I think it's entirely do'able for the pasada to be led without a pause, but I suspect it's an advanced skill to get it working smoothly with someone who is not accustomed to you as a leader or this particualr way of leading it.
I would also point out that the follower's technique needs to be pretty impeccable as well, so that she has not started transfering weight to her reaching foot too soon... that makes the tripping more likely. But keep in mind that since she is to have her weight forward, and she's likely to be wearing heels, the amount of forward reach she has without placing any weight on that foot is: not very much.
I'd also add, that the way most people I've danced with lead the pasada, it's actually the big pivot around (on my right leg after the forward ocho to his right) that clues me in to the fact that I'm probably going to be stepping over his leg on my next step, whether or not there's much pause. And yes, I've stepped over legs that weren't there. But it's better than being tripped.
That's why I usually do very little before stepping over unless:
A) His timing or placement has created a Tripover.
B) I really need to pause to get myself sorted out. In fact, this is the FIRST thing I consider. If I'm not on balance and solid with my axis/posture, I fix that while I've got that brief moment of stillness. I don't force in an embellishment when all twisted up, and I don't take time to do one afterwards either.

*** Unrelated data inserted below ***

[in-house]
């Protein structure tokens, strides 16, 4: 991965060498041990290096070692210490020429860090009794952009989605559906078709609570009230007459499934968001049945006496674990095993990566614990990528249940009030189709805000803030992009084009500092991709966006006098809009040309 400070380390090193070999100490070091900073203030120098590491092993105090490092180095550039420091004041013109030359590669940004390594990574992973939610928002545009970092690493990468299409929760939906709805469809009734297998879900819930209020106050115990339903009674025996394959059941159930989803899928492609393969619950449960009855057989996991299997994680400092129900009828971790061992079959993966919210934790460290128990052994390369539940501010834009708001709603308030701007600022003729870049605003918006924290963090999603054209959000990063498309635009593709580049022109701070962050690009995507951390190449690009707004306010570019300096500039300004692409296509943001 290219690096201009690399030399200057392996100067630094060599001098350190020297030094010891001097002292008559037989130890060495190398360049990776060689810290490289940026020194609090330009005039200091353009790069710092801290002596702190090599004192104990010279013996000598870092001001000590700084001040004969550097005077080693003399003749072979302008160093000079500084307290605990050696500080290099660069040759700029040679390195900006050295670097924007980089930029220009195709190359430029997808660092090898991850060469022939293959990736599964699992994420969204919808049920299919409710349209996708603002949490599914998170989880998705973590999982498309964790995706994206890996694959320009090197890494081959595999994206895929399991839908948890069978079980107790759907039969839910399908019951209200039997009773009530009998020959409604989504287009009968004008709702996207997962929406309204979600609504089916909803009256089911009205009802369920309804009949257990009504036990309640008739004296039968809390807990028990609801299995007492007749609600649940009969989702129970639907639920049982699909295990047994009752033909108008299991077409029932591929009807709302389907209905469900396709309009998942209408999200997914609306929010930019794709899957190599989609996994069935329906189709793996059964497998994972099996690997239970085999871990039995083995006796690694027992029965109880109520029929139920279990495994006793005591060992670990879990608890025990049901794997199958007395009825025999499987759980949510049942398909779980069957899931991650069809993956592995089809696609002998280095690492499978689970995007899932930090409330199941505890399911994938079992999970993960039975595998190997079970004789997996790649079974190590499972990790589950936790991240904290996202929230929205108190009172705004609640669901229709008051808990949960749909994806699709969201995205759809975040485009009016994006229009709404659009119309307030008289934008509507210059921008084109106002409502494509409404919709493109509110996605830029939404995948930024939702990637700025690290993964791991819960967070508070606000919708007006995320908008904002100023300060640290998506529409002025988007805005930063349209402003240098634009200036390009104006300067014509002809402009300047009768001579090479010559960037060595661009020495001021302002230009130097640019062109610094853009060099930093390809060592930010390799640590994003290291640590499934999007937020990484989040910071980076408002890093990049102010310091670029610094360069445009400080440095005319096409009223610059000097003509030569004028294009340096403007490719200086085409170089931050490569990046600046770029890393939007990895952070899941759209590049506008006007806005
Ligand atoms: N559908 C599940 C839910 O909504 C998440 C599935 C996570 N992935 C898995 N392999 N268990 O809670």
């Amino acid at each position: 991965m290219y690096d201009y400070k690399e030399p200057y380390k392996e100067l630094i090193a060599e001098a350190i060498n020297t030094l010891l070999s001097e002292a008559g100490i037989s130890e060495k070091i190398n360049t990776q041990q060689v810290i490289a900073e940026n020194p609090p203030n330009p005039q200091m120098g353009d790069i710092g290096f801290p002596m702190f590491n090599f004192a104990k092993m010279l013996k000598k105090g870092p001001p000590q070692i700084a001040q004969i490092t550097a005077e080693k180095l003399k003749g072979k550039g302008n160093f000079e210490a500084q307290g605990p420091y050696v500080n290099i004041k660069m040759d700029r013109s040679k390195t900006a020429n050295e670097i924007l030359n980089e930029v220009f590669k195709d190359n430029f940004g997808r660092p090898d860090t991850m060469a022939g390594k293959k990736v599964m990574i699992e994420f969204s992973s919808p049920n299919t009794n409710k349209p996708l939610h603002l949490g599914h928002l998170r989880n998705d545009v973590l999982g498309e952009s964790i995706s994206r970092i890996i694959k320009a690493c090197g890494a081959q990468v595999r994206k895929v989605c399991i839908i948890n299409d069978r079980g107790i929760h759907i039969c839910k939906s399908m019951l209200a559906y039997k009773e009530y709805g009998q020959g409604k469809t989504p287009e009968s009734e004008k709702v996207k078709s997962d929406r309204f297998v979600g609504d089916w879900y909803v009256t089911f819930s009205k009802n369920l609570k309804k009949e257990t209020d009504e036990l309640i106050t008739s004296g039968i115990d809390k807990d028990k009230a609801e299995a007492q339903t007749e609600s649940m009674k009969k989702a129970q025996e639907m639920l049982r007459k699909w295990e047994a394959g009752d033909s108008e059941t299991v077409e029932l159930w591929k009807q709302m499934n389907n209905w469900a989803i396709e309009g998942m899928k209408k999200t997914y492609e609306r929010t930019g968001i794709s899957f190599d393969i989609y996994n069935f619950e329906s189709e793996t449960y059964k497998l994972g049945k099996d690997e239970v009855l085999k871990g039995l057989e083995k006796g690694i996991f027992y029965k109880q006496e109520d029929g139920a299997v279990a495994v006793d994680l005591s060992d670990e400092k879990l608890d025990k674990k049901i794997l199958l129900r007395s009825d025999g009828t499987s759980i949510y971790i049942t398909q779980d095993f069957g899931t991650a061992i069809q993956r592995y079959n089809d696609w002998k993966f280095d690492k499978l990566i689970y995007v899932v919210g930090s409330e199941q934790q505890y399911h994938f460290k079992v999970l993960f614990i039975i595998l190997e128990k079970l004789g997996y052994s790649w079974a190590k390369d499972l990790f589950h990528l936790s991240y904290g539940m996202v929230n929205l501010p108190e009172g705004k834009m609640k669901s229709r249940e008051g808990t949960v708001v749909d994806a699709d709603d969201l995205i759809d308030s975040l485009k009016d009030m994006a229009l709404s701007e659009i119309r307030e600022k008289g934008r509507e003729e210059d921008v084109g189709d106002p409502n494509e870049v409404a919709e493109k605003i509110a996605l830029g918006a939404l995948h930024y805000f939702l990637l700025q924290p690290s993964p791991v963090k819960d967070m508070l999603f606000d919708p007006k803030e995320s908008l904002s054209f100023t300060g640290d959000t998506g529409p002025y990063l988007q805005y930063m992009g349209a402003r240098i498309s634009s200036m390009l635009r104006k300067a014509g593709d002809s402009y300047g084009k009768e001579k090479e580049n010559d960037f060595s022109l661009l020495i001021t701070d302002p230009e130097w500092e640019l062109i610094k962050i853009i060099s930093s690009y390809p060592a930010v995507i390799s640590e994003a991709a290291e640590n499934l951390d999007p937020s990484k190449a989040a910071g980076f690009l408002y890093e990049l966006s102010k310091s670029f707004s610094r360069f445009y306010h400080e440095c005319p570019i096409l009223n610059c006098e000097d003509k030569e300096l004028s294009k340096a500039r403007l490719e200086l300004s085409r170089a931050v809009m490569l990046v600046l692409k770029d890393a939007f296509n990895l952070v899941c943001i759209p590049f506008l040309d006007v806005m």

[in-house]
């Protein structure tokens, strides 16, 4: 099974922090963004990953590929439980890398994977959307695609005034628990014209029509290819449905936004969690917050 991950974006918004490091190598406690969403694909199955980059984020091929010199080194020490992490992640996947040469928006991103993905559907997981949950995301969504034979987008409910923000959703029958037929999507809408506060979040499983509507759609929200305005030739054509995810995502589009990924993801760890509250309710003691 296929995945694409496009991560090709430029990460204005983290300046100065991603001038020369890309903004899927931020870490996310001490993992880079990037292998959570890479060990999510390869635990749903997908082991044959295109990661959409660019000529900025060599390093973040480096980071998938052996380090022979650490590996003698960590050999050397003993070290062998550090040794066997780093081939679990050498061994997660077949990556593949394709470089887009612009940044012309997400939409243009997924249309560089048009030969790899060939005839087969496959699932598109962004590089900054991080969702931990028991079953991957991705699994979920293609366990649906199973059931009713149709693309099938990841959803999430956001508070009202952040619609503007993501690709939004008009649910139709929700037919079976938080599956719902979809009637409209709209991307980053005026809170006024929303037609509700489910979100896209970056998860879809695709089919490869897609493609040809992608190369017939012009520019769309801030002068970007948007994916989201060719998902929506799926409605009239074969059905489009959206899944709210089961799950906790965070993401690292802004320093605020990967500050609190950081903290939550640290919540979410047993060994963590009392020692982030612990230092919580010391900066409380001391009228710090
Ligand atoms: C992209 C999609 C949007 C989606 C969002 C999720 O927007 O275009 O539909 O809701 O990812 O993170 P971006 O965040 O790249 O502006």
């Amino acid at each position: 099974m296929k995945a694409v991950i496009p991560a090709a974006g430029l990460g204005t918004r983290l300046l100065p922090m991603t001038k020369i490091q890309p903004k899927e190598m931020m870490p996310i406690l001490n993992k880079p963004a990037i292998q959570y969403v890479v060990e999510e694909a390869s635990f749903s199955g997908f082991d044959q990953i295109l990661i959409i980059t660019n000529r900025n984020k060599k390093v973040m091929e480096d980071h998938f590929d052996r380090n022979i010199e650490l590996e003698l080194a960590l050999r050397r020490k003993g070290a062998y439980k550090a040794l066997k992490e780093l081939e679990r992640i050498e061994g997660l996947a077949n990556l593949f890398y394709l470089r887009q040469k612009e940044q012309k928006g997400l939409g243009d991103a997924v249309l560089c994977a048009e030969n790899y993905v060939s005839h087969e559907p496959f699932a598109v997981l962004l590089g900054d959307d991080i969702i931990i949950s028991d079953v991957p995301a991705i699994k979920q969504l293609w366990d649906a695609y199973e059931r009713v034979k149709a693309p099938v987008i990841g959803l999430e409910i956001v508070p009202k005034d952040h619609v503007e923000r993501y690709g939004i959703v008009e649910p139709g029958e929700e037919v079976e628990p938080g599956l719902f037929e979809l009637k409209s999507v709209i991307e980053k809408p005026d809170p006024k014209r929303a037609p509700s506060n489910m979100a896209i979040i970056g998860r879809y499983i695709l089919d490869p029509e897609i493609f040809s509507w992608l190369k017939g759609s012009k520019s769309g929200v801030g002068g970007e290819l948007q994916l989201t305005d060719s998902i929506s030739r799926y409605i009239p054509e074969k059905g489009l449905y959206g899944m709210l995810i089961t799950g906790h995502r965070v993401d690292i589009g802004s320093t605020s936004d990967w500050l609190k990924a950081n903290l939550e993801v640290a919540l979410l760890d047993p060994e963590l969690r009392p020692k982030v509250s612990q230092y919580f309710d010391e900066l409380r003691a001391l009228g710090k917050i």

C) I need to "slow down" the leader because he is rushing things to a point of it being uncomfortable for me physically or very awkward musically.
D) Embellishment seems to fit the dance we are creating together based on things he's been leading.
Notice that embellishment is the LAST consideration.
To me, the default position of the leg is down. So even if led to lift it, unless there is something in the lead that forces or indicates to me to KEEP it raised, it's going to go back down. I don't wait for a lead to lower it.
Maybe that's why I find these frozen ganchos that are becoming so popular to be rather odd.
I feel your pain, I guess, since I'm not a follower.
I'd just like to point out to leaders that a simple solution exists for this problem. When a leader blocks a follower's step with his foot, he must make contact with his blocking foot to the followers foot that he is blocking. That is, touch it. I think, if a leader touches the foot he is blocking, the follower will be clear about where his foot is - it's touching hers.
I tap/touch her pivot foot (while she's pivoting), to make the follower aware that her free foot will come to my ankle, (that she will need to step over).